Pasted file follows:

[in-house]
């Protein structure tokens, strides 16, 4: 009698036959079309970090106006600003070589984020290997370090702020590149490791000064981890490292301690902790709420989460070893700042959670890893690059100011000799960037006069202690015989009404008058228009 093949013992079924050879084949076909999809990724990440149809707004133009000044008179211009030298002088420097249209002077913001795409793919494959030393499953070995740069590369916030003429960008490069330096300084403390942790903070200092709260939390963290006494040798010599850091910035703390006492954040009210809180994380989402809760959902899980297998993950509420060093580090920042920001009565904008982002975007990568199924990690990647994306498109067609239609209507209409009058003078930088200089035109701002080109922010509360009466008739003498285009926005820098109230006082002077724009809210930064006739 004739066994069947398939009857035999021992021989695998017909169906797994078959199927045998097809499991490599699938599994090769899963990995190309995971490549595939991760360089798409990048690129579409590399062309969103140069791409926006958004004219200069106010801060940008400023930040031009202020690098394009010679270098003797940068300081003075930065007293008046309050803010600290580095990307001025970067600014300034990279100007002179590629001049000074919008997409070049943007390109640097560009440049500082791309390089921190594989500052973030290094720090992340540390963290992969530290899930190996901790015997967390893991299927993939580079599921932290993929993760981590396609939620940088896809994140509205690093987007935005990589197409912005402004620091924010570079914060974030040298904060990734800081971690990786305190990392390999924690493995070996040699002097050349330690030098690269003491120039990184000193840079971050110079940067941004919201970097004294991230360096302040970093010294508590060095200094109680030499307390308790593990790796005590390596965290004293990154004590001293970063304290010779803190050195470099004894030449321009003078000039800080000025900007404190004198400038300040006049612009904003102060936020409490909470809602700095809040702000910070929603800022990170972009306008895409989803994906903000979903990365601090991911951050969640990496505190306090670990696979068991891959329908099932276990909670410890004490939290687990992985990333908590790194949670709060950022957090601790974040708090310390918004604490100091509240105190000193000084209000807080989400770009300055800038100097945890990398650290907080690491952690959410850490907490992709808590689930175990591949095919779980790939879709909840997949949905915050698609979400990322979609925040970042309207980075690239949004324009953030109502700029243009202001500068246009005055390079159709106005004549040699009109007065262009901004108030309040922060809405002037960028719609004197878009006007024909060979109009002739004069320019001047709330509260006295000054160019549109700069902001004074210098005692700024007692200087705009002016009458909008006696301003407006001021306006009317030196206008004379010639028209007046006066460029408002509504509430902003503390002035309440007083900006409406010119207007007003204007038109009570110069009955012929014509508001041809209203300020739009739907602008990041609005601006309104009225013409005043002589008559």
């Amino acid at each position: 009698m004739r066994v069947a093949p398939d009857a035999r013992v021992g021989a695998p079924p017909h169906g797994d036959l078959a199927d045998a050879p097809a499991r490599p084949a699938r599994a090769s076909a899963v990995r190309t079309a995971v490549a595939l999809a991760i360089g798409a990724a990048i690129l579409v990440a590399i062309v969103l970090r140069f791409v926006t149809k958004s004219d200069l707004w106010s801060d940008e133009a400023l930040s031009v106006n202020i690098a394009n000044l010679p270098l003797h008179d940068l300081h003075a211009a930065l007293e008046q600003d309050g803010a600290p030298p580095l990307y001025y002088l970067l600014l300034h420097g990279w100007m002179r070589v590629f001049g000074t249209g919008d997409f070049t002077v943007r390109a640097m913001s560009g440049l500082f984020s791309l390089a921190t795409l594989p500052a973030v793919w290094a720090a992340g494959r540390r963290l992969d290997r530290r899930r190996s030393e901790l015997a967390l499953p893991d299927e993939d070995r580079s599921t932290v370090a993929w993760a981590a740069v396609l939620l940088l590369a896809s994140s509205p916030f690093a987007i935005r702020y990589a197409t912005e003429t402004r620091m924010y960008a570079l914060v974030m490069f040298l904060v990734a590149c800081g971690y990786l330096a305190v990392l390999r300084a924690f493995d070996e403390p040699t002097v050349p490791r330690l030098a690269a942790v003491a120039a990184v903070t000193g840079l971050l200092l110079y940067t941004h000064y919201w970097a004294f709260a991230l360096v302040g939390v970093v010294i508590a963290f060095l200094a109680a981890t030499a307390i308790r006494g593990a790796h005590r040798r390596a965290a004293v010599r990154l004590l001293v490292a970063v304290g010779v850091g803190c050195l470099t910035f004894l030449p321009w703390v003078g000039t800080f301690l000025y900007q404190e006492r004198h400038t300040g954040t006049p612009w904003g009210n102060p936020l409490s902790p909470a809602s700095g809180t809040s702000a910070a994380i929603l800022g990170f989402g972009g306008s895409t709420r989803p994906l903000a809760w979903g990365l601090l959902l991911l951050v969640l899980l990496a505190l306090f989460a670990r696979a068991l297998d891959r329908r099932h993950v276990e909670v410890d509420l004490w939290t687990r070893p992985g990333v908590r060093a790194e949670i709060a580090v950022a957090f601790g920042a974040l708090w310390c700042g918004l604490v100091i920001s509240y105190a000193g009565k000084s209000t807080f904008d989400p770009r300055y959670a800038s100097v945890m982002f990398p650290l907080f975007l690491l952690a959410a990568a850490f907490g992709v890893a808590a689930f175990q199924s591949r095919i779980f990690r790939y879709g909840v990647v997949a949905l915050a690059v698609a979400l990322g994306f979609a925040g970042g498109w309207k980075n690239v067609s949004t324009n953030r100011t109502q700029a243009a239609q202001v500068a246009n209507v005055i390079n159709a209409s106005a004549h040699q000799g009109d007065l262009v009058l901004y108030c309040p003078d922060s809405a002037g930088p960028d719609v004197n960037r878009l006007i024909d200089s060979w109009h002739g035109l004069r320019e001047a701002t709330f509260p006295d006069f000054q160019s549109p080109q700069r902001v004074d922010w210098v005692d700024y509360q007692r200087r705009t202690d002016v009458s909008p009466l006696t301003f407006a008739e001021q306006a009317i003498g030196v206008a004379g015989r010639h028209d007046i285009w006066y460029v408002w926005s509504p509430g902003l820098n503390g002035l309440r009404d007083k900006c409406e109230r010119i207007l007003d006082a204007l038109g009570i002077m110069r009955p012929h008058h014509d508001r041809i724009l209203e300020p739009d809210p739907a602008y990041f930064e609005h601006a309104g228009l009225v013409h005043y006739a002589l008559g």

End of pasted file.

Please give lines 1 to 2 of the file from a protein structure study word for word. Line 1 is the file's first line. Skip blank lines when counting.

[in-house]
């Protein structure tokens, strides 16, 4: 009698036959079309970090106006600003070589984020290997370090702020590149490791000064981890490292301690902790709420989460070893700042959670890893690059100011000799960037006069202690015989009404008058228009 093949013992079924050879084949076909999809990724990440149809707004133009000044008179211009030298002088420097249209002077913001795409793919494959030393499953070995740069590369916030003429960008490069330096300084403390942790903070200092709260939390963290006494040798010599850091910035703390006492954040009210809180994380989402809760959902899980297998993950509420060093580090920042920001009565904008982002975007990568199924990690990647994306498109067609239609209507209409009058003078930088200089035109701002080109922010509360009466008739003498285009926005820098109230006082002077724009809210930064006739 004739066994069947398939009857035999021992021989695998017909169906797994078959199927045998097809499991490599699938599994090769899963990995190309995971490549595939991760360089798409990048690129579409590399062309969103140069791409926006958004004219200069106010801060940008400023930040031009202020690098394009010679270098003797940068300081003075930065007293008046309050803010600290580095990307001025970067600014300034990279100007002179590629001049000074919008997409070049943007390109640097560009440049500082791309390089921190594989500052973030290094720090992340540390963290992969530290899930190996901790015997967390893991299927993939580079599921932290993929993760981590396609939620940088896809994140509205690093987007935005990589197409912005402004620091924010570079914060974030040298904060990734800081971690990786305190990392390999924690493995070996040699002097050349330690030098690269003491120039990184000193840079971050110079940067941004919201970097004294991230360096302040970093010294508590060095200094109680030499307390308790593990790796005590390596965290004293990154004590001293970063304290010779803190050195470099004894030449321009003078000039800080000025900007404190004198400038300040006049612009904003102060936020409490909470809602700095809040702000910070929603800022990170972009306008895409989803994906903000979903990365601090991911951050969640990496505190306090670990696979068991891959329908099932276990909670410890004490939290687990992985990333908590790194949670709060950022957090601790974040708090310390918004604490100091509240105190000193000084209000807080989400770009300055800038100097945890990398650290907080690491952690959410850490907490992709808590689930175990591949095919779980790939879709909840997949949905915050698609979400990322979609925040970042309207980075690239949004324009953030109502700029243009202001500068246009005055390079159709106005004549040699009109007065262009901004108030309040922060809405002037960028719609004197878009006007024909060979109009002739004069320019001047709330509260006295000054160019549109700069902001004074210098005692700024007692200087705009002016009458909008006696301003407006001021306006009317030196206008004379010639028209007046006066460029408002509504509430902003503390002035309440007083900006409406010119207007007003204007038109009570110069009955012929014509508001041809209203300020739009739907602008990041609005601006309104009225013409005043002589008559």